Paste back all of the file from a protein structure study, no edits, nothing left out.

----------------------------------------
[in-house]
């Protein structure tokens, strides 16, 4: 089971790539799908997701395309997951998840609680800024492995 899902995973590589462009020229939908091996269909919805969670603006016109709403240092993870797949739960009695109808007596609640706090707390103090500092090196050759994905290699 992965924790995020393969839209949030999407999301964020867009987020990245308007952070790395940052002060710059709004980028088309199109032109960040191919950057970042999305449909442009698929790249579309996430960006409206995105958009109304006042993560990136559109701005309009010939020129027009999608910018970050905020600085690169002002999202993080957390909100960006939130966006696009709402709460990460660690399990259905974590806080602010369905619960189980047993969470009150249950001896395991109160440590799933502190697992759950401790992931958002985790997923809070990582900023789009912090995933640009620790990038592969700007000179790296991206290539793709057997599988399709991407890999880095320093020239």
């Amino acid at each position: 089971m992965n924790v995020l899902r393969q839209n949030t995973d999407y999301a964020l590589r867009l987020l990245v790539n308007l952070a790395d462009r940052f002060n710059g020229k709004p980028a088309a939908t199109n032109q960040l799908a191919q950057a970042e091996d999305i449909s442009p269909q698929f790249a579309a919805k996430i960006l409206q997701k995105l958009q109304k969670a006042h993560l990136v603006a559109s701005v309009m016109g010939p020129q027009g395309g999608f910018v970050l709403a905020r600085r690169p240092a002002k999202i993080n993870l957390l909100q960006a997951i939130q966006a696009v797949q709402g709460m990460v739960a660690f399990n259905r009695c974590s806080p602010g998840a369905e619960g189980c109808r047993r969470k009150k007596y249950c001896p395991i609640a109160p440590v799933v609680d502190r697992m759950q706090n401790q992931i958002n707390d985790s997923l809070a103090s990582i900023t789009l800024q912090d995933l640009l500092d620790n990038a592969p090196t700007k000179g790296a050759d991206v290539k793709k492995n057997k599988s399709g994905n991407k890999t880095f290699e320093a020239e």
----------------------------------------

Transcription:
[in-house]
């Protein structure tokens, strides 16, 4: 089971790539799908997701395309997951998840609680800024492995 899902995973590589462009020229939908091996269909919805969670603006016109709403240092993870797949739960009695109808007596609640706090707390103090500092090196050759994905290699 992965924790995020393969839209949030999407999301964020867009987020990245308007952070790395940052002060710059709004980028088309199109032109960040191919950057970042999305449909442009698929790249579309996430960006409206995105958009109304006042993560990136559109701005309009010939020129027009999608910018970050905020600085690169002002999202993080957390909100960006939130966006696009709402709460990460660690399990259905974590806080602010369905619960189980047993969470009150249950001896395991109160440590799933502190697992759950401790992931958002985790997923809070990582900023789009912090995933640009620790990038592969700007000179790296991206290539793709057997599988399709991407890999880095320093020239």
């Amino acid at each position: 089971m992965n924790v995020l899902r393969q839209n949030t995973d999407y999301a964020l590589r867009l987020l990245v790539n308007l952070a790395d462009r940052f002060n710059g020229k709004p980028a088309a939908t199109n032109q960040l799908a191919q950057a970042e091996d999305i449909s442009p269909q698929f790249a579309a919805k996430i960006l409206q997701k995105l958009q109304k969670a006042h993560l990136v603006a559109s701005v309009m016109g010939p020129q027009g395309g999608f910018v970050l709403a905020r600085r690169p240092a002002k999202i993080n993870l957390l909100q960006a997951i939130q966006a696009v797949q709402g709460m990460v739960a660690f399990n259905r009695c974590s806080p602010g998840a369905e619960g189980c109808r047993r969470k009150k007596y249950c001896p395991i609640a109160p440590v799933v609680d502190r697992m759950q706090n401790q992931i958002n707390d985790s997923l809070a103090s990582i900023t789009l800024q912090d995933l640009l500092d620790n990038a592969p090196t700007k000179g790296a050759d991206v290539k793709k492995n057997k599988s399709g994905n991407k890999t880095f290699e320093a020239e």